This is a good time of year to remind your employees that they need to take special precautions to protect against the spreading depredations of W-2 phishing scams.
In a separate development, the Internal Revenue Service (IRS) recently issued a warning for those accounting professionals responsible for making tax filings concerning a different phishing scam where the criminals impersonate the IRS and attempt to steal Electronic Filing Identification Numbers (EFINs).
When it comes to the W-2 phishing scams, hackers obtain employee W-2 Forms for the purpose of filing fraudulent tax returns to obtain large refunds. These phishing e-mails typically show up around the time after firms have distributed W-2 forms to their employees. This year, employers are seen as being more vulnerable than before because of the enormous increase in e-mail communications by employees necessitated by working from home.
This particular kind of cyber-scam is considered a form of “spear-phishing” and also is known as business e-mail compromise (BEC) attacks, and CEO spoofing. Spear-phishing attacks are designed to target a specific victim by using personal or organizational information to earn the victim’s trust.
The cyber-criminal uses information like personal and work e-mail addresses, job titles and responsibilities, names of friends and colleagues, personal interests and more to lure victims into providing sensitive or confidential information. Quite often, the scammer culls this information from social media, LinkedIn and corporate websites. The method used has been found to be both convincing and highly successful in gaining victims’ trust.
“Often employers do not know the scam has occurred until it is too late,” note attorneys Mary Costigan and Joseph J. Lazzarotti of the Jackson Lewis law firm. “The consequences from a successful W-2 phishing scam can extend well beyond leaked data, and may include potential employee class action litigation. A W-2 e-mail phishing scam can have a devastating impact on a business and its employees.”
Most of the other kinds of phishing scams are relatively unsophisticated by comparison. They largely rely on unwary individuals falling for spam e-mail offers and requests for information distributed in the hundreds of thousands, if not millions. The perpetrators are counting these large numbers of e-mails to generate a small number of responses that can lead to exploitation of the victims’ lack of wariness.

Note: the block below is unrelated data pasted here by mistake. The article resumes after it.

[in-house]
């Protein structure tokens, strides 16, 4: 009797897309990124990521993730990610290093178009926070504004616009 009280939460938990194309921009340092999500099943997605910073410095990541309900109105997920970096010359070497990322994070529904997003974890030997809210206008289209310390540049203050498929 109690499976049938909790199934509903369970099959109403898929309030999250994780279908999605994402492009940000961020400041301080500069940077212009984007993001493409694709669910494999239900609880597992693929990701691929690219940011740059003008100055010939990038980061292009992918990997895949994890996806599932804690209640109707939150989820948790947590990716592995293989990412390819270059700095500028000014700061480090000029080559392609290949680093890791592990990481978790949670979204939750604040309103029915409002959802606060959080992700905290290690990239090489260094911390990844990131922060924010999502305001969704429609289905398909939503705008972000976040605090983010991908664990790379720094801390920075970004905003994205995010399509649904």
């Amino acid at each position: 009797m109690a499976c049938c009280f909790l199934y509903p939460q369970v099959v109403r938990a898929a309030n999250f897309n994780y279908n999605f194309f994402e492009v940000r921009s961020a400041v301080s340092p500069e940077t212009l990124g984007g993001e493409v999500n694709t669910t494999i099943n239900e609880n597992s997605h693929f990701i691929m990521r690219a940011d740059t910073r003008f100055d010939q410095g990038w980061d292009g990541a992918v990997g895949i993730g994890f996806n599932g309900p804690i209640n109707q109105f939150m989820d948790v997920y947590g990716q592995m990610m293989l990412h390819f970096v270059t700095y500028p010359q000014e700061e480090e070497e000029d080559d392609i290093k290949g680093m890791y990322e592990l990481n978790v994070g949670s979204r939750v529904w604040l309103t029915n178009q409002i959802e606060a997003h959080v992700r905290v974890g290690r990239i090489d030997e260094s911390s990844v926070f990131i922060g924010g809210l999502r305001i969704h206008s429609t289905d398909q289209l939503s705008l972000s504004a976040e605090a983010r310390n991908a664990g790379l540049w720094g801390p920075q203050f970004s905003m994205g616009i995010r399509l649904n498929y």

A Sophisticated Scam
On the other hand, in order to pull off a W-2 spear-phishing scam, the scammers develop what is a product of patient and time-consuming research into your company’s people and processes, delving into your organization chart and exercising greater care when it comes to spelling, grammar and the use of logos and typefaces. When the e-mails are sent to targeted individuals they are much more difficult to spot than are other kinds of phishing e-mails.
The way the scam works: An e-mail message is received by one of your employees who is working in the human resources or accounting department. It appears to have originated from a top executive or some other higher-up. Both the “To” and the “From” e-mail addresses appearing on the message are in fact legitimate internal addresses, as are the sender and recipient names.
The fake e-mail asks the employee to forward some of the company’s W-2 Forms, or other related tax data, to the sender. Because of the careful research that has been done by the scammers, this request aligns with the real job responsibilities of both the employee and the supposed internal sender named as the sender.
The employee relies on the accuracy of the sender’s e-mail address, coupled with the sender’s job title and role, and forwards the confidential W-2 information. Once the reply is sent, the information goes to a hidden e-mail address controlled by the cyber-criminal.
“If successful, the cyber-criminal obtains a trove of sensitive employee data that can include names, addresses, salary information, social security numbers, and well as employer information needed for tax filings,” Costigan and Lazzarotti explain.
The information is then used by the criminals to file fake individual tax returns with the IRS which generate fraudulent tax refunds, or it is sold on the Dark Web to identity thieves to be used for other deviant purposes.